Dirk II, Count of Holland
|Count of West Frisia|
|Reign||928/944 – 988|
|Predecessor||Dirk I, Count of West Frisia|
|Successor||Arnulf, Count of West Frisia|
|Died||6 May 988|
Egmond, West Friesland,
Duchy of Lower Lorraine
|Spouse||Hildegard of Flanders|
|Issue||Arnulf, Count of West Frisia |
Egbert, Archbishop of Trier
Erlinde, Abbess of Egmond
|House||House of Gerufings|
|Father||Dirk I, Count of West Frisia|
In 983 Emperor Otto III confirmed Dirk's rights within the Duchy of Lower Lorraine to properties and territories in the counties of Maasland, Kinhem (Kennemerland) and Texla (Texel), thus stretching along the entire Hollandic coast (as well as inland). Count Dirk II built a fortress near Vlaardingen, which later was the site of a battle between his grandson Dirk III and an Imperial army under Godfrey II, Duke of Lower Lorraine.
Dirk II rebuilt Egmond Abbey and its wooden church in stone to house the relics of Saint Adalbert, the project starting in 950. Adalbert was not well known at that time, but he was said to have preached Christianity in the immediate surroundings two centuries earlier. The abbey was given to a community of Benedictine monks from Ghent, who replaced the nuns originally at Egmond Abbey, probably in the 970s. His daughter Erlint, Erlinde or Herlinde, who was abbess at the time, was made abbess of the newly founded Bennebroek Abbey instead.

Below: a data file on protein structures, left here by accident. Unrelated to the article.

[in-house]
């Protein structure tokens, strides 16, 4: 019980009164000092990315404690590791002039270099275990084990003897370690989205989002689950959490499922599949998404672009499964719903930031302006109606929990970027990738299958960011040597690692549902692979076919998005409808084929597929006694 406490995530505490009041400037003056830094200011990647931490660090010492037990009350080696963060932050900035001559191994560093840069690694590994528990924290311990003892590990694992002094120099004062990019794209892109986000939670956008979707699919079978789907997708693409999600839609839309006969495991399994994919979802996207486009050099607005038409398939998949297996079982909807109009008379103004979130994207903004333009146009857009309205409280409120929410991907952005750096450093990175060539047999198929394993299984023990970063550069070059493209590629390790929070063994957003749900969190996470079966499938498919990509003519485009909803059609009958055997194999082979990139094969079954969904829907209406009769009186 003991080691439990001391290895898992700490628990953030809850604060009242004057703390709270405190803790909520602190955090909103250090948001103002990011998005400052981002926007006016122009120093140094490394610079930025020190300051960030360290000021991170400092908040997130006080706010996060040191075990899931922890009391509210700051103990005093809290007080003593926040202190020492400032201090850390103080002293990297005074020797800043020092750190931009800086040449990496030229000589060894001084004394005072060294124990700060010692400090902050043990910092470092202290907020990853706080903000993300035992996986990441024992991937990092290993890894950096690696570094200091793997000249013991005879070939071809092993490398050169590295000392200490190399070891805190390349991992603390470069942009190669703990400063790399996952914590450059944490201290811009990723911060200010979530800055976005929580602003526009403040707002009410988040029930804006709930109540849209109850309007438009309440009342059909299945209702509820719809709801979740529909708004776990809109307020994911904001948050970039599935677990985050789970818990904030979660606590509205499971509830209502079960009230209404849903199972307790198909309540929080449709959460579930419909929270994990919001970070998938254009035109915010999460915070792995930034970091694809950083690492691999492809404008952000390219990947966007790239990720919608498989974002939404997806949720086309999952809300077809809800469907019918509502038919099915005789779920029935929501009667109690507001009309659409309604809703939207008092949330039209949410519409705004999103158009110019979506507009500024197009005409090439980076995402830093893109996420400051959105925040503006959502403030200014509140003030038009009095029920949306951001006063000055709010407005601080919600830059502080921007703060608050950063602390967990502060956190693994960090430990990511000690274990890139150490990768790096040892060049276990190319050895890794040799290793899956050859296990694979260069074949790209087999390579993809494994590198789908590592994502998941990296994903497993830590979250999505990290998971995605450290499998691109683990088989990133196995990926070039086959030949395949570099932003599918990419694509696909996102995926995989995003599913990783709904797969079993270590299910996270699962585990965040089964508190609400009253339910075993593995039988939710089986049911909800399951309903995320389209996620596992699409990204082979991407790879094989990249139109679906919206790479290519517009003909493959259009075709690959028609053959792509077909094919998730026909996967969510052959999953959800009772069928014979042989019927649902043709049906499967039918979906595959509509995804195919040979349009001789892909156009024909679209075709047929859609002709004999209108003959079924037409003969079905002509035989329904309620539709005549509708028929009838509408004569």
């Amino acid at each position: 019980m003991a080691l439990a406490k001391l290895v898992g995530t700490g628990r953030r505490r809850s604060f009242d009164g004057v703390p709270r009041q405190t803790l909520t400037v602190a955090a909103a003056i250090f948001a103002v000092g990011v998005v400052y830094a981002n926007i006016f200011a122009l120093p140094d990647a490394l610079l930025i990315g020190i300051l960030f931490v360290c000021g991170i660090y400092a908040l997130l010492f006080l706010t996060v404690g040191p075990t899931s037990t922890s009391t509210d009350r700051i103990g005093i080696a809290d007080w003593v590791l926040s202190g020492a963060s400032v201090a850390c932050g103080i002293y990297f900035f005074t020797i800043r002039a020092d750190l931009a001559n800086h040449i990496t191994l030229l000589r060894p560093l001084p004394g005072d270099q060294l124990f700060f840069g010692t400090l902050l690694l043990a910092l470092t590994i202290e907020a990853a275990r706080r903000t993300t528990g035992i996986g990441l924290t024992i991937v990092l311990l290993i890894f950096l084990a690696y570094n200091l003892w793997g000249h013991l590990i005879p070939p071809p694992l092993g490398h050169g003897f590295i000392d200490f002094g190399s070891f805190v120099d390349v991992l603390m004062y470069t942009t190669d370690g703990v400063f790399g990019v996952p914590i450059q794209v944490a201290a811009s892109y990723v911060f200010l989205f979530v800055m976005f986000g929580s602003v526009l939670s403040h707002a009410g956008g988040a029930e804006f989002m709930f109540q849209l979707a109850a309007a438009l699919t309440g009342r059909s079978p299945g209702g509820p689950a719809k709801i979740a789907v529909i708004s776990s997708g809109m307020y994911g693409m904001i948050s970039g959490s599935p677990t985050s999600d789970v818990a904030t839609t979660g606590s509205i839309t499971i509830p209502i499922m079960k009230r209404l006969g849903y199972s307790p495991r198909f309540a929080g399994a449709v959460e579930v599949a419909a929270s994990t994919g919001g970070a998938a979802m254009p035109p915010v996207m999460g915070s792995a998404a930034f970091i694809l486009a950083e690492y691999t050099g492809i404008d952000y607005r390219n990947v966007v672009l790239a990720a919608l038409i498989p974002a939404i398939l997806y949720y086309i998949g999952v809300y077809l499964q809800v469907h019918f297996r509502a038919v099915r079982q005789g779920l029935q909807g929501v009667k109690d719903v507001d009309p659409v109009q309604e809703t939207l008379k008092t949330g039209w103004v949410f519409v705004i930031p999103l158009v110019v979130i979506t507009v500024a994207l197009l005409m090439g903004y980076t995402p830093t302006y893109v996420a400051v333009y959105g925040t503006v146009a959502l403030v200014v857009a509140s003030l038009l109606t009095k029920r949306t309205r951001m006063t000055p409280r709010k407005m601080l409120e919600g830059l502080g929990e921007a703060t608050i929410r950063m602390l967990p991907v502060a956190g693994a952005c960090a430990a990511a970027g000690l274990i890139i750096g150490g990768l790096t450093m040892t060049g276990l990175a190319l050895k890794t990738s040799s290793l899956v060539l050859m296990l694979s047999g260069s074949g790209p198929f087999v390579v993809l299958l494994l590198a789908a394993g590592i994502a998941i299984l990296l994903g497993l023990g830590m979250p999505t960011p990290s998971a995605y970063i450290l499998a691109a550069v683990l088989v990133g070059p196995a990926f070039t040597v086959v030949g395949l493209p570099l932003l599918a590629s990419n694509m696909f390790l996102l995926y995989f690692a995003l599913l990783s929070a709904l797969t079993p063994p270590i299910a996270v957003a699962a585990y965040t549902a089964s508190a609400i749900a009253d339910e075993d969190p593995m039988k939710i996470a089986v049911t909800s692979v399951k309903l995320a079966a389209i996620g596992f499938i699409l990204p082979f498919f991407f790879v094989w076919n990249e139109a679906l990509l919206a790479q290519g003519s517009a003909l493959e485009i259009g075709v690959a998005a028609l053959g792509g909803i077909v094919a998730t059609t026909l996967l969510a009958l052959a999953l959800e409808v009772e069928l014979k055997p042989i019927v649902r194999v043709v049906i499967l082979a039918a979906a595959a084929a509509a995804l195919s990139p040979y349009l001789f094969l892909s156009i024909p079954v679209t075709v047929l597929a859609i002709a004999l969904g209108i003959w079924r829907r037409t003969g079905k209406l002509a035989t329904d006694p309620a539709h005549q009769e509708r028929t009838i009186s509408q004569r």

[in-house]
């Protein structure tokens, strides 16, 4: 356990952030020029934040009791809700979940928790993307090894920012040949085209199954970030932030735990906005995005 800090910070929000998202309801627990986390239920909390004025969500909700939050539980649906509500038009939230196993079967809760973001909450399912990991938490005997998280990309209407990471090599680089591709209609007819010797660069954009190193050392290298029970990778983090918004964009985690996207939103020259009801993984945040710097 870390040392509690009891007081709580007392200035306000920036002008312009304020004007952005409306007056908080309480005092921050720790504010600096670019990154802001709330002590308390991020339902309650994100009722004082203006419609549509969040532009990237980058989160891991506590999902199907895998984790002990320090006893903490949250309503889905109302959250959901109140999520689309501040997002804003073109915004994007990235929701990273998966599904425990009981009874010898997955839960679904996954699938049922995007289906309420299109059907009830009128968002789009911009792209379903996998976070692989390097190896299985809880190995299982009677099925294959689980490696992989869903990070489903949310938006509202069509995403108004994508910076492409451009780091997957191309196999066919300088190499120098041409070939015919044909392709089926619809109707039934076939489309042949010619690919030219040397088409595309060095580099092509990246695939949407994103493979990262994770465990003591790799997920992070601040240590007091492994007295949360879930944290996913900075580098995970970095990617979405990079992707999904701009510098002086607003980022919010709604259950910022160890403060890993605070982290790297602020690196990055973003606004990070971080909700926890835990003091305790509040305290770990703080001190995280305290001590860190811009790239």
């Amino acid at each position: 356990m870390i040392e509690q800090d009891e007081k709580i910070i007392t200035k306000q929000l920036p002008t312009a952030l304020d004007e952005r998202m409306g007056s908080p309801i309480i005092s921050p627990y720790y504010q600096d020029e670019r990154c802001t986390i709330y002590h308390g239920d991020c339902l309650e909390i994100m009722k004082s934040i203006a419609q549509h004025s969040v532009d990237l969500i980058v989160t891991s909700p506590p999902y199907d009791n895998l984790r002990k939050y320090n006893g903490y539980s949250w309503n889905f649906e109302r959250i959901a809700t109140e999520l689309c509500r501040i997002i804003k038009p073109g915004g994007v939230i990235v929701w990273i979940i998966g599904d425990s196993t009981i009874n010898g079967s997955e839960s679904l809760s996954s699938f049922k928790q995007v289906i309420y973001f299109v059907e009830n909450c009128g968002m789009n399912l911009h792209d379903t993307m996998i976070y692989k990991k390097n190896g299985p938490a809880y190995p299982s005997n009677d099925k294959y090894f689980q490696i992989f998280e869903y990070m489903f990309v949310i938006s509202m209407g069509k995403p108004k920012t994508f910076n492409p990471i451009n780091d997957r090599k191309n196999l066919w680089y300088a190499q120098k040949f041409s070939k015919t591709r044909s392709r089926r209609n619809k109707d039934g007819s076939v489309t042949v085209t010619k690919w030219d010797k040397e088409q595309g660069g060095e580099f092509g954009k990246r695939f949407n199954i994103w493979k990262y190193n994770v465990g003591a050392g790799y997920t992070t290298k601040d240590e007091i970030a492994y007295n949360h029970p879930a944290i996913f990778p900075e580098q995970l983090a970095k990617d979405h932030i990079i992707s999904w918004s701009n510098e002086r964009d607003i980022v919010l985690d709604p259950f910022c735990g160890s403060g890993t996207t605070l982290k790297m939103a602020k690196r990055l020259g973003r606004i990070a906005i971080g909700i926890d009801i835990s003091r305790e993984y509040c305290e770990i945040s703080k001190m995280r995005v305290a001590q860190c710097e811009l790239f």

Dirk married Hildegarde (thought to be a daughter of Count Arnulf of Flanders, based on the names of her children), and had three known children. His son Arnulf became Count of Holland and Frisia after Dirk's death. The younger son Egbert became Archbishop of Trier in 977. His daughter Erlinde (Herlinde) was abbess of Egmond Abbey, until that institution was changed by her father from a nunnery into a monastery, after which she became abbess of Bennebroek.
Dirk died in 988 and was buried in the stone church at Egmond Abbey, which he had built there. Hildegard died two years later and was also buried there.
- Geerts.com: History of Holland
- Frisia Coast Trail: The Abbey of Egmond and the Rise of the Gerulfings
- Cawley, Charles, Medieval Lands Project: Holland and Frisia, Medieval Lands database, Foundation for Medieval Genealogy,[self-published source][better source needed]